As an independent Muslimah Hiphop artist, I am thankful for my abilities to direct and produce my own music videos, write my own lyrics, and hold firm in my modesty. Stay tuned!
Who are you?
My name is Alia Sharrief. I am a Hiphop artist from Sacramento, California. I currently stay in the Bay Area where I am active in several communities. I began Hiphop at the age of 4 years old, naming myself “HomieC”. I released my debut album, “Mental Cycles and Mood Swings “in 2012. Since then, I have performed all over California, Sri Lanka, and also at the 40th Anniversary of the Universal Zulu Nation in New York City.
Aside from music, I recently received my Bachelors degree in communications/media and broadcasting. This August, I am currently the associate producer for the popular investigative news magazine “Flash Points” on KPFA Pacifica Radio. I also recently interned for CAIR (Council on American Islamic Relations) in media production.
I am working on my new album, “Back On My Deen” which I refer to as #HiphopDawah. With this new project, I am bringing Islam, the Deen, and Hiphop to another level. As an independent Muslimah Hiphop artist, I am thankful for my abilities to direct and produce my own music videos, write my own lyrics, and hold firm in my modesty. Stay tuned!
Give us your favorite quote and tell us why it mean so much to you:
“Maybe you are searching among branches for what only appears in the roots.” -Rumi
In my opinion this is a metaphor for the key to life. You must identify the foundation in order to trace your linage. You must research history to connect all the missing pieces. It’s best to analyze the roots of the tree before focusing solely on the branches.
What Ayah of the Quran do you hold close to your heart? Why?
“When My servants ask thee concerning Me, I am indeed close (to them): I listen to the prayer of every suppliant when he calleth on Me: Let them also, with a will, Listen to My call, and believe in Me: That they may walk in the right way.” 2:186 Surah Al Baqarah (The Cow)
This is dear to me because the thought of Allah, the Lord and Cherisher of this planet being so close is comforting and gives me confidence. Watching television will have you believing God is too busy in heaven to just focus on anyone. Being able to read that The Most High is right here with no intercessor needed to connect with him is a gift within itself.
What Hadith do you wish more non-Muslims knew about? Why?
“The most excellent Jihad is that for the conquest of self.” (Bukhari)
With media portraying all terrorist acts to be some form of jihad it is important for non-Muslims to understand the correct meaning of the word. There are so many authentic hadiths that narrates the Prophet’s (peace be upon him) outstanding character. Every Muslim should really make it a point to properly explain jihad to anyone who is misinformed.
1. What is your favorite book?
The Holy Quran is my favorite book by far. I find it fascinating that in 1400 years no scripture has been changed or manipulated in anyway.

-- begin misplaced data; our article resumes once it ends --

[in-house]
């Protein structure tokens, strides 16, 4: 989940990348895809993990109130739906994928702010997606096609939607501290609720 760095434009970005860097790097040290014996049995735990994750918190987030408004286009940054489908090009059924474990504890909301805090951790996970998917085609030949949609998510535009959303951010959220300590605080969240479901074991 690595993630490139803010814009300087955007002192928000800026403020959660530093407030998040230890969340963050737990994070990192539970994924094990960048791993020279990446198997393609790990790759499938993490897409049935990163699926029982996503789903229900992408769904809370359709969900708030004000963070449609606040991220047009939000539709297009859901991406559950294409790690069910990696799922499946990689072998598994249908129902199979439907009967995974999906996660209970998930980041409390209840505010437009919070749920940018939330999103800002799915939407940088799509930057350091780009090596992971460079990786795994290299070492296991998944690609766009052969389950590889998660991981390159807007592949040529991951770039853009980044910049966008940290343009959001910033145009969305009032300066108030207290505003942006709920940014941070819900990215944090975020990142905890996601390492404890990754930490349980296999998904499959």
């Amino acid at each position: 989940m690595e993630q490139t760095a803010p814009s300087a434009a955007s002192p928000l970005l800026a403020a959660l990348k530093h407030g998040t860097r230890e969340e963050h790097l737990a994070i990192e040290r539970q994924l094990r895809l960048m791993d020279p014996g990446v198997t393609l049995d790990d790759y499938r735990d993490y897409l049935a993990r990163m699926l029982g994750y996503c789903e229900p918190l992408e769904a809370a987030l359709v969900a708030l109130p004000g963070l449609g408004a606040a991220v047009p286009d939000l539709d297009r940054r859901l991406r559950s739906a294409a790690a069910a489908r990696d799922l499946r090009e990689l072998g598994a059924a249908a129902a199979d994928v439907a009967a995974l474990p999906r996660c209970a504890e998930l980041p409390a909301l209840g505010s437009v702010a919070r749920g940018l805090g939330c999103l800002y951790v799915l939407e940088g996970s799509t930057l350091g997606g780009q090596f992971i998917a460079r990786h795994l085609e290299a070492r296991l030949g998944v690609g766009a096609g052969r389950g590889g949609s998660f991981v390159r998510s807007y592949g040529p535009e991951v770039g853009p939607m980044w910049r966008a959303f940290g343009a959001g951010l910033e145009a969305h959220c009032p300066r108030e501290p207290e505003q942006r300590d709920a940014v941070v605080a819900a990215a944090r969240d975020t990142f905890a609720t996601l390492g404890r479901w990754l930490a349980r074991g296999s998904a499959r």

2. Who inspires/inspired you?
I will have to start with the Prophet Muhammad (peace be upon him). My mother would always tell me hadiths about his behavior that inspired me to try to do the same. My mother is also my inspiration. She encourages me to give everything my all and do my best.
3. What is the best lesson your mother/mother figure taught you?
How to stand up for myself. My mother is an activist so she’s always been a soldier for human rights. Her mother, my grandmother was also an activist in Mississippi. So learning how to stand strong, be well spoken, and knowledgeable has always been installed in me.
4. What advice would you give your 13 year old self?
Girl, take your time and listen to your mother. She knows what’s out there and you’re more similar to her than you think. Don’t watch so much television and read some more books.
5. What are your hopes for your daughter(s)?
If I ever have children, my hopes will be that they stay on their straight paths and never be inspired to do wrong or harm anyone. I hope that they would become leaders and motivate mankind to do right.
6. What is the biggest trial you went through in your life and how has that changed you?
Two years ago in college, I had a teacher telling me that there was no god. These debates were always in front of the entire class. He would demand me to prove Allah’s existence with evidence. This really attacked my Iman (faith) when I didn’t have every explanation at hand. Later, I start discovering the Quran has revealed thousands of proofs regarding science, earth, mankind, and so much more.
7. Any regrets? What’s something that you wish you’d thought about more before you did it?
I recently read a quote that said, “regret is a waste of emotion.” So no regrets only repentance. Because of my experiences, I am who I am today. I am very grateful for the wake up calls I have received. I am even more grateful for the certainty I received in knowing Allah is One.
8. How do you stay grounded in your work and/or spiritually grounded?
By staying creative and remembering that this life is only temporary and to Allah we shall all return. This concept motivates me to try my hardest and do my best that I can.
9. How do you bring about real change?
By using my rhyme to inspire young minds. I rhyme about helping people, protesting, speaking up for humanity, having dignity, and self respect to say the least. Ultimately by being the best Muslim and example I can be.
10. What do you hope to be remembered for?
My ability to spread Islam through Hiphop using my lyrics and other art forms. Also the legacy I will leave through my writings and media creations. I hope to be an inspiration for future generations and an example for young women to learn from.
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